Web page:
Someone to Help Us
November 1, 2001 - The call of Jesus to become His disciple almost always takes us by surprise. And even if we have been followers of Jesus for some time, we may hear a call to more committed discipleship.
by David Lowes Watson
It seems as if Jesus is saying to us: "So far, so good. But the road that lies ahead is more difficult and the tasks I have for you are more demanding. I need to know whether I can count on you. Are you still with Me?"
When Jesus calls, He will not ask us for a trial period any more than He said to Simon, Andrew, James and John, "Follow me for a while and then let's see if I've met your expectations." Jesus asked them for a simple "yes" or "no," and He asks the same of us today.
Reliable and Dependable Disciples
If we accept Jesus' call to discipleship, we have to take the disciplines of the Christian life seriously. And this brings us face-to-face with a challenge: How can we be the kind of disciples that Jesus is asking us to be?
In a culture that worships personal indulgence and that has managed to deceive Christians into the same kind of idolatry, these are pressing questions. We know that grace will prevail in our walk with Christ if we will only trust in the Holy Spirit. Yet those of us who are experienced in the Christian life know that we need to be realistic about the spiritual opposition we face in the world, and we need to be even more realistic about our own self-deception.
"They'll know we are Christians by our love"(1)—On a good day maybe people will see our love. But as followers of Jesus we know that something needs to be done about the not-so-good days if we are to be the reliable and dependable disciples whom Jesus wants for His work in the world.
The answer lies in a time-honored practice that combines the teachings of Jesus with common sense in living in the world. Jesus urged His disciples to love one another, to pray together and to serve one another.(2) Likewise, Paul instructed the Early Church to be one Body in Christ.(3) And common sense tells us that if we want to do something that does not come easily, we need to find someone to help us.
We need mutual accountability, a method widely used in other walks of life. People who wish to exercise will find a partner for jogging, tennis or aerobics. People who wish to sharpen their understanding of a subject will form a discussion group. Clearing out a garage, or even fixing a car, seems to be put off indefinitely until we ask someone to help us.
The most obvious examples today are the various programs that help people deal with addictions. These programs are made up of people who face a common problem, who have acknowledged it, and who help one another deal with it. Members of these groups do not say they have overcome the problem. But they have reached the point where they know they cannot go it alone. They need each other to cope with their problem, and they live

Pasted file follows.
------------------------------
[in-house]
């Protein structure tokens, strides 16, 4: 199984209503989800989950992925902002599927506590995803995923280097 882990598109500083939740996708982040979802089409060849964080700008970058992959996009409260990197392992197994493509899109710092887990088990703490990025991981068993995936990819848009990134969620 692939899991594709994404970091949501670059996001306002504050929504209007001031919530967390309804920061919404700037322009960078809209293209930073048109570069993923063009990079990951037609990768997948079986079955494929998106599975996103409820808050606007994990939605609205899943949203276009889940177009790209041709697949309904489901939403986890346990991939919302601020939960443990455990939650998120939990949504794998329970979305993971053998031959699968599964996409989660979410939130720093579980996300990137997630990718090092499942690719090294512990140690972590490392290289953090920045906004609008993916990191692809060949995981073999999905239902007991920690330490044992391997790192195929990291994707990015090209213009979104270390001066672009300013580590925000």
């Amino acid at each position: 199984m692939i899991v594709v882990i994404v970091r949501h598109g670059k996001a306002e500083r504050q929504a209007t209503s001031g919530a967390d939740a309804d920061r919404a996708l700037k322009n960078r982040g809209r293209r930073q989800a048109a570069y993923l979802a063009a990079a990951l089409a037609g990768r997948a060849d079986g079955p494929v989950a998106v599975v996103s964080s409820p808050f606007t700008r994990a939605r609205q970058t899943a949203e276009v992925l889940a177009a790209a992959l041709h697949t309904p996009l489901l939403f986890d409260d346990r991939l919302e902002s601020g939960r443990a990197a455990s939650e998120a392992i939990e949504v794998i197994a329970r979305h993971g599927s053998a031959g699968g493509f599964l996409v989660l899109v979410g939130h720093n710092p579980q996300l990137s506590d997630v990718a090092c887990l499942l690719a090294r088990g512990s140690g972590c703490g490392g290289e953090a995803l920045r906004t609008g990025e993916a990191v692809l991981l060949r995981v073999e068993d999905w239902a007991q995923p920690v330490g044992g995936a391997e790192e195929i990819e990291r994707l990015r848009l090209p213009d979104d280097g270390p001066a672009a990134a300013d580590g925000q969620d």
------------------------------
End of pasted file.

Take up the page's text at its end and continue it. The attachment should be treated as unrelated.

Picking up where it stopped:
No Standing Still
So it is with Christian discipleship. Our walk with Christ requires us to grow in grace "until all of us come to the unity of the faith and of the knowledge of the Son of God, to maturity, to the measure of the full stature of Christ."(4) If we fail to grow in grace, our relationship with Christ weakens. There is no standing still in our Christian walk. The problem is that we are sinners living in a sinful world, and while we are forgiven and reconciled to God in Christ, we still need to live with the residual effects of sin—the sin in our own lives, and the sins of a broken world.
When we first come to Christ, the joy and the peace of our relationship with God may be so overwhelming that we do not see this problem for what it is. But as we walk with Christ, we begin to understand that our pilgrimage is just beginning and that we need strength and support for the journey. We see the challenge of the Christian life more clearly than we did earlier.
It is then that Christ calls us to a deeper commitment that will bring our relationship to a different plane of discipleship. And it is then that we see the need for mutual accountability.
The "Method" of Methodism
More than 250 years ago the Anglican clergyman John Wesley founded a movement that put this method of mutual accountability into practice. In fact, it earned the members of the movement a nickname that has stayed with them ever since. They were called Methodists, and they met in societies for prayer, worship and testimony. More important, these societies were subdivided into small groups known as class meetings where the members committed themselves to hold each other accountable for the two great Commandments of Jesus: love God, and love your neighbor.(5)
To help the early Methodists with their accountability, John Wesley wrote a set of General Rules that showed people how to live out these two great Commandments through "works of mercy" and "works of piety."
Those early Methodist class meetings have been adapted today into covenant discipleship groups, where the members agree on a covenant shaped by a General Rule of Discipleship: "To witness to Jesus Christ in the world and to follow His teachings through acts of compassion, justice, worship and devotion, under the guidance of the Holy Spirit."(6)
Each week members meet together for one hour to tell each other how they have kept their covenant or how they have failed to keep it. They do not judge each other, but rather, in the words of John Wesley, they "watch over one another in love."(7)
A Hunger for Accountability
These, and many other forms of small group accountability across the Church today, are evidence that Christ is calling the Church to a more reliable and dependable discipleship. The only answer we can give to this call is a "yes" or a "no." The one thing we cannot do is avoid it.